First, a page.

Many people wonder how filing a claim will affect their auto insurance rates, and in some cases many choose not to file a claim for fear of a rate increase. Depending upon the circumstances surrounding the damage to your vehicle, your insurance rates may or may not go up as the result of a claim being filed. So, this article will address some of the different situations in which your insurance car insurance policy premium rates may or may not increase due to your filing a claim.
If the accident was not your fault and the damage to the vehicle is claimed other car owner’s insurance, then your premium is unlikely to increase. If it was your fault or the fault of an uninsured driver, then your insurance company will have to pay out. As a result they will increase your premium, since you will now be considered as “high risk”. Also, if you have made several claims, then your premium will increase further than a first time claimer.
Comprehensive insurance usually covers damage to your vehicle that results from no fault of your own and is not caused by a collision or car accident. Comprehensive coverage covers your vehicle in the event it is damaged by hail, windstorms, fire or any other act of God. When you file a claim for damage to your vehicle under this type of coverage, your policy rates should not increase at all.
You will have to pay your deductible, but the insurance company is generally prohibited from raising your rates for comprehensive policy claims. Likewise, comprehensive insurance coverage would cover your vehicle in the event that it was stolen and was not able to be quickly recovered by you or law enforcement officials.
Collision insurance covers you and your vehicle for damage and injury that results from an automobile accident of any kind. Unlike filing a claim for comprehensive coverage, filing a collision insurance policy claim may result in increases in your policy premium. Claims can be paid up to the actual repair or replacement amount minus a predetermined deductible. Depending upon the severity of the accident and if you were at fault or not, your policy premiums may increase considerably and the insurance company may even decline to renew your policy when it comes time for renewal.
In determining whether to raise your policy premiums, your car insurance company will usually consider if you were at fault and any other extenuating circumstances. If you committed a traffic violation or broke a driving law that resulted in the vehicle accident, you can expect your car insurance premiums to rise substantially – if the car insurance company continues to offer you coverage at all.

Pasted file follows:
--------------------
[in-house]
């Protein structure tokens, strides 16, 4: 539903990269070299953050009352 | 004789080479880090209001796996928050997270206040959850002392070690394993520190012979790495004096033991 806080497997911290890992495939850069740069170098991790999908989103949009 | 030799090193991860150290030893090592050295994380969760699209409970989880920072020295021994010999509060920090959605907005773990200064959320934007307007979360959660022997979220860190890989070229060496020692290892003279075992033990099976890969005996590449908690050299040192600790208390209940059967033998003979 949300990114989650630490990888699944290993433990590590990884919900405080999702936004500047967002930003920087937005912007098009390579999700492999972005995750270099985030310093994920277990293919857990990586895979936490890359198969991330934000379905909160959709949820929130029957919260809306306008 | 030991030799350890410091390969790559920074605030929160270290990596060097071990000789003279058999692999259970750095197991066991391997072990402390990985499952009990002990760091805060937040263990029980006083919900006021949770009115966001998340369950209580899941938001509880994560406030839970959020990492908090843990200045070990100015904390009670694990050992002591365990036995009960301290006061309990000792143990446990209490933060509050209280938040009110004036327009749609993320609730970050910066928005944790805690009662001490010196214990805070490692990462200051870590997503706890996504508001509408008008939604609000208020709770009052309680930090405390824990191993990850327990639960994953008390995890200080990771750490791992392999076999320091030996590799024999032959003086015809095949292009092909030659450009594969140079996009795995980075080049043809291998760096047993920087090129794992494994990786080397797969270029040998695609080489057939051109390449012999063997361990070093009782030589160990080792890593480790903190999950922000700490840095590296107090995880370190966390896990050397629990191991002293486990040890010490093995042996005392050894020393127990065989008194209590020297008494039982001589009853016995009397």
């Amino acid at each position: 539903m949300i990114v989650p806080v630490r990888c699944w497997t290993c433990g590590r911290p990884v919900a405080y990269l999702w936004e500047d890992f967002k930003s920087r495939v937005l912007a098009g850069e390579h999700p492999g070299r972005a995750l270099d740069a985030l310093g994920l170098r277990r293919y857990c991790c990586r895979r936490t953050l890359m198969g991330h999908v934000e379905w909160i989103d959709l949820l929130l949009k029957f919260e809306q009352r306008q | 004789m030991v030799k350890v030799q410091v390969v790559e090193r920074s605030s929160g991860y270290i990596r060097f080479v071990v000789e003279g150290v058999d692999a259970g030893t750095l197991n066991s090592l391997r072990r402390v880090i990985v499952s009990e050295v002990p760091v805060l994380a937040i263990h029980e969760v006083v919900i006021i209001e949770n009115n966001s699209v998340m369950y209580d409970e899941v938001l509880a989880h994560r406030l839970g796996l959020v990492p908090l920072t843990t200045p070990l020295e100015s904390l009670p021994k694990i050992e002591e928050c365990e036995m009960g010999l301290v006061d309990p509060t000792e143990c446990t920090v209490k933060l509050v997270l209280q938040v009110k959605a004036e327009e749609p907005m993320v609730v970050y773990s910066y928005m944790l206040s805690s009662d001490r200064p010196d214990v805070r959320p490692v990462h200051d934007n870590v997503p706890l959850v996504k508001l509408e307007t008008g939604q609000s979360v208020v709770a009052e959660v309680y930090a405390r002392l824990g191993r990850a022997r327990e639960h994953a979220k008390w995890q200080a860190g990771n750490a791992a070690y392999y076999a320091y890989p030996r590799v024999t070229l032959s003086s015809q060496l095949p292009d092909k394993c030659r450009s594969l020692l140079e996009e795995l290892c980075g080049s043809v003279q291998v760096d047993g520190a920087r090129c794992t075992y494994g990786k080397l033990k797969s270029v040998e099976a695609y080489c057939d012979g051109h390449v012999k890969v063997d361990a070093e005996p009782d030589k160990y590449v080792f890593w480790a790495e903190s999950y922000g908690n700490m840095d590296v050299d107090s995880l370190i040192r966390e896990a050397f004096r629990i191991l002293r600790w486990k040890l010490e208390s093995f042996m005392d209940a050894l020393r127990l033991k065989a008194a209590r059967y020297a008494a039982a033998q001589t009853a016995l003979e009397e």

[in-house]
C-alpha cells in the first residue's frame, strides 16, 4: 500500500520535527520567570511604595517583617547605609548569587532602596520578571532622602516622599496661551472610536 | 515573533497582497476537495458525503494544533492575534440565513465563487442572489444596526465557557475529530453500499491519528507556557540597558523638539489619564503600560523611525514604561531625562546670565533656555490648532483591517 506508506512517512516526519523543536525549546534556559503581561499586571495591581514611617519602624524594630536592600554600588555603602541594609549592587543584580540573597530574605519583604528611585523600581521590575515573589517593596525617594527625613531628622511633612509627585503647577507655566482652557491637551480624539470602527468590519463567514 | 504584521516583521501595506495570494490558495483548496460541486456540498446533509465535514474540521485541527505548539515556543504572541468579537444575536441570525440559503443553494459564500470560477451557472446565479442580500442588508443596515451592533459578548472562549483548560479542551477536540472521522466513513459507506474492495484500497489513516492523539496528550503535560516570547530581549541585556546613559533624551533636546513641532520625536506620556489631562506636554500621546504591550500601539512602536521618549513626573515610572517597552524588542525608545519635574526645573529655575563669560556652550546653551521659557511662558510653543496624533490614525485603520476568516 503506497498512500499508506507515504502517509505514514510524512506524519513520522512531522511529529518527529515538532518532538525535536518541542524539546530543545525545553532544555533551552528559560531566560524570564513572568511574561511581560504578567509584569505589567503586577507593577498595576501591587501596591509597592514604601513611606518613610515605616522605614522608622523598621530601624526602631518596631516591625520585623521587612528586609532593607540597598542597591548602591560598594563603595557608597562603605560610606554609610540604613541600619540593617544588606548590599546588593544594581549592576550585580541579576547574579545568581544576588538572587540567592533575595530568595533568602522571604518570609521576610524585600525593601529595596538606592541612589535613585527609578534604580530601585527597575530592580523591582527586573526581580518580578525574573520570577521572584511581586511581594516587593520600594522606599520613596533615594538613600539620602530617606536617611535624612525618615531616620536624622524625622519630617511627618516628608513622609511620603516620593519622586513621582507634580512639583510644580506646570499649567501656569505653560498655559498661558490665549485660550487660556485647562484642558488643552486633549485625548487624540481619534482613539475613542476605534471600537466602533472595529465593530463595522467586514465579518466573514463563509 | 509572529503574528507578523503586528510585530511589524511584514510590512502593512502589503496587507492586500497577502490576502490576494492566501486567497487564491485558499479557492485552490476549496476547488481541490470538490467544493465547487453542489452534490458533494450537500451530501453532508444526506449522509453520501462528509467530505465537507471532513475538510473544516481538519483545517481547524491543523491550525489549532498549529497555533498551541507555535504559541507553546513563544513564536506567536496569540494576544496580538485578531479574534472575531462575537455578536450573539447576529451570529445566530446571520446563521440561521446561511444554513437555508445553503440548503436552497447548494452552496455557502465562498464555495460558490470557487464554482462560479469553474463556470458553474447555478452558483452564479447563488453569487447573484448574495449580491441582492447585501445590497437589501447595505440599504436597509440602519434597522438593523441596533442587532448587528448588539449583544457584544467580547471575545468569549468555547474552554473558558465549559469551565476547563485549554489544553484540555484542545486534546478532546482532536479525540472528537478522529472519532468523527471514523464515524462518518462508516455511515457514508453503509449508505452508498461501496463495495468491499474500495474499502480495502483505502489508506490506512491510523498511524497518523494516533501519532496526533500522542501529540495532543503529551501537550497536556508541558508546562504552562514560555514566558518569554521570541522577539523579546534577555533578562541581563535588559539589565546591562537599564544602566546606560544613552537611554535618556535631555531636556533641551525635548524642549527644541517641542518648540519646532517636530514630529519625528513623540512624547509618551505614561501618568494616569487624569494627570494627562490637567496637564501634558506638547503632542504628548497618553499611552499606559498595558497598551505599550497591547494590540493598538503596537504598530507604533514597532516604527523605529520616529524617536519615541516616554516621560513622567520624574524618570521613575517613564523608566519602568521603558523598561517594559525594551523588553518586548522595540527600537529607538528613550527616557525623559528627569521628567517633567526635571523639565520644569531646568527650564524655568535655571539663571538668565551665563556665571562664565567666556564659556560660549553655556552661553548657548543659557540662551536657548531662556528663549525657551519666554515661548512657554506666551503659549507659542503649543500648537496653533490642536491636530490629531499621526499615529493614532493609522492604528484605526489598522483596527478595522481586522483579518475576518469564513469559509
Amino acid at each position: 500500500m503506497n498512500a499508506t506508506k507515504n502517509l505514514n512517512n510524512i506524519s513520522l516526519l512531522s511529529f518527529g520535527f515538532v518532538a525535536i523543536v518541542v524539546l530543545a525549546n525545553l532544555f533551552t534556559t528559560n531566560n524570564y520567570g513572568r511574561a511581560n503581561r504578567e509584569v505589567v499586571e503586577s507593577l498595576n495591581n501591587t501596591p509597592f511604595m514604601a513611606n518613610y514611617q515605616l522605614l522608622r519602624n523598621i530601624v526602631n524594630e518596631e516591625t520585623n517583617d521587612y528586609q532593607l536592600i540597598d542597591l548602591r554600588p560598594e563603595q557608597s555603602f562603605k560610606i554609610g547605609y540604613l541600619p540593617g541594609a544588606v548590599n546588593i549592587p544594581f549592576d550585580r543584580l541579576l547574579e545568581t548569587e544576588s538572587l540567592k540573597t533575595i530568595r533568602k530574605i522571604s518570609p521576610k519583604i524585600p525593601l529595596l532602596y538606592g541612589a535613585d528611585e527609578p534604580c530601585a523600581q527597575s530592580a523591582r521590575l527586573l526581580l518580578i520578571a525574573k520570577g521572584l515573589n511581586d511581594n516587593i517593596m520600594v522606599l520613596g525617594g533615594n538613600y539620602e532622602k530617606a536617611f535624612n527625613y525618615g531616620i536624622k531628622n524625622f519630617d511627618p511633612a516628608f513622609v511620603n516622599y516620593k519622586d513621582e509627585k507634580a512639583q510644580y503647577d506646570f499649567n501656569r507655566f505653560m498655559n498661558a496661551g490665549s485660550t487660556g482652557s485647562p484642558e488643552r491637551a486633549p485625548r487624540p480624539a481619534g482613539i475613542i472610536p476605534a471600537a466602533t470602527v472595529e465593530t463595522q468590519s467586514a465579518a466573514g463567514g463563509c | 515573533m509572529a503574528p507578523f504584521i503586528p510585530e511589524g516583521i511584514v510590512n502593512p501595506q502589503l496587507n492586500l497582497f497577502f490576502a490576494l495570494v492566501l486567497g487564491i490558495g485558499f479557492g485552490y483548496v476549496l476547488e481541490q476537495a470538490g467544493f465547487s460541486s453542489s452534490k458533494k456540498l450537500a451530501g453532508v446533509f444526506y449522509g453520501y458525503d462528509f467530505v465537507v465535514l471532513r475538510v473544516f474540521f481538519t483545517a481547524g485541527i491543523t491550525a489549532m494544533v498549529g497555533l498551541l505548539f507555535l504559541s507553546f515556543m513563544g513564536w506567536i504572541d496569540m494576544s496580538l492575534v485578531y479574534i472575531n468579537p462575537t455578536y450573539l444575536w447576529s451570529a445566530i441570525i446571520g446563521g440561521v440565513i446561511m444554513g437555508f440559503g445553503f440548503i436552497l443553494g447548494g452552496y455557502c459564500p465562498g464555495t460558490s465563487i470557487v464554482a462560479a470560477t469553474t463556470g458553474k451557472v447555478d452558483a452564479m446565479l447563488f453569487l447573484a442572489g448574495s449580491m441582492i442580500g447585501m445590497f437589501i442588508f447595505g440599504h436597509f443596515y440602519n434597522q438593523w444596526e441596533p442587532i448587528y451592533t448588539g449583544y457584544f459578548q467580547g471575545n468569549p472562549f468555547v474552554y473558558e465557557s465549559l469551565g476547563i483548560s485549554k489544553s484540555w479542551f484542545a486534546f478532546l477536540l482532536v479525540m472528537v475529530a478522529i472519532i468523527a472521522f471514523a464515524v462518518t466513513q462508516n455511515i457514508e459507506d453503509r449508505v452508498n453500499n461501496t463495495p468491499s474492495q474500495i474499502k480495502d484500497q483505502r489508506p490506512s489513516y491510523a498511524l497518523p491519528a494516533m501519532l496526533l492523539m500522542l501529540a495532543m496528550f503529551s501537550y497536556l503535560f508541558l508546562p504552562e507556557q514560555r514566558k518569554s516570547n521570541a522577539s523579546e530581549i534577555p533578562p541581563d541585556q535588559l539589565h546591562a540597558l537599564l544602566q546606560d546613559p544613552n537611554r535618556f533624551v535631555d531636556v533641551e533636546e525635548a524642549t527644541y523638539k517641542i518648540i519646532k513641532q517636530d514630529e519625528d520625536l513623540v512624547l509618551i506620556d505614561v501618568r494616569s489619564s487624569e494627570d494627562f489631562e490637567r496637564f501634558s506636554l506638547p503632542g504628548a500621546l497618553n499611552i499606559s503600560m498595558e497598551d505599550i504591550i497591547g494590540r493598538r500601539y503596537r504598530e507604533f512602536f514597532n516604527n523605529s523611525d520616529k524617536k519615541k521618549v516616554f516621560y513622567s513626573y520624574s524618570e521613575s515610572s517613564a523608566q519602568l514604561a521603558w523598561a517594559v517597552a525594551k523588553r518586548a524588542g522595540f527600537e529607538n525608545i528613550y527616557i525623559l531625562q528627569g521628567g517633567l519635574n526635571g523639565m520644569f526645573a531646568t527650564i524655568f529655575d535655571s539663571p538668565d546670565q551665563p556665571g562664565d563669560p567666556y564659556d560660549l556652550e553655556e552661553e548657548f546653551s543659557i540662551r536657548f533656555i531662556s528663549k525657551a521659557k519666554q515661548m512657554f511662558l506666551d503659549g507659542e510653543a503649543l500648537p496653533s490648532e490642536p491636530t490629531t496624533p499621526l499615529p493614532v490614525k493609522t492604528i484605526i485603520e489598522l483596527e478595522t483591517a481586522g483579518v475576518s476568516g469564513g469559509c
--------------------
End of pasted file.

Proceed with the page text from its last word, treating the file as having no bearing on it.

Claims paid for under liability coverage will pay for car repair costs and medical expenses for other parties involved in an accident—besides the insured drivers. With liability claims, the insured driver’s vehicle and expenses are not covered and will not be paid.
While being involved in an at-fault accident will generally raise your insurance premium rates, some car insurance companies offer alternative policy types that may help you avoid this. These days, many major car insurance companies are now offering accident forgiveness programs that will allow you to avoid premium maker increases with your first accident which is deemed to be your fault.
Insurance companies offer varying degrees of this program. Some policies offer total forgiveness and others offer partial forgiveness in the form of modest rate increases only.
While these types of active forgiveness programs are proving to be very popular, some people complained that the increased cost of these types of policies is in itself a means of charging the policyholder. They would select premium even before the driver is ever involved in an accident. In short, if you’re involved in that and at fault accident, your car insurance rates will go up one way or another.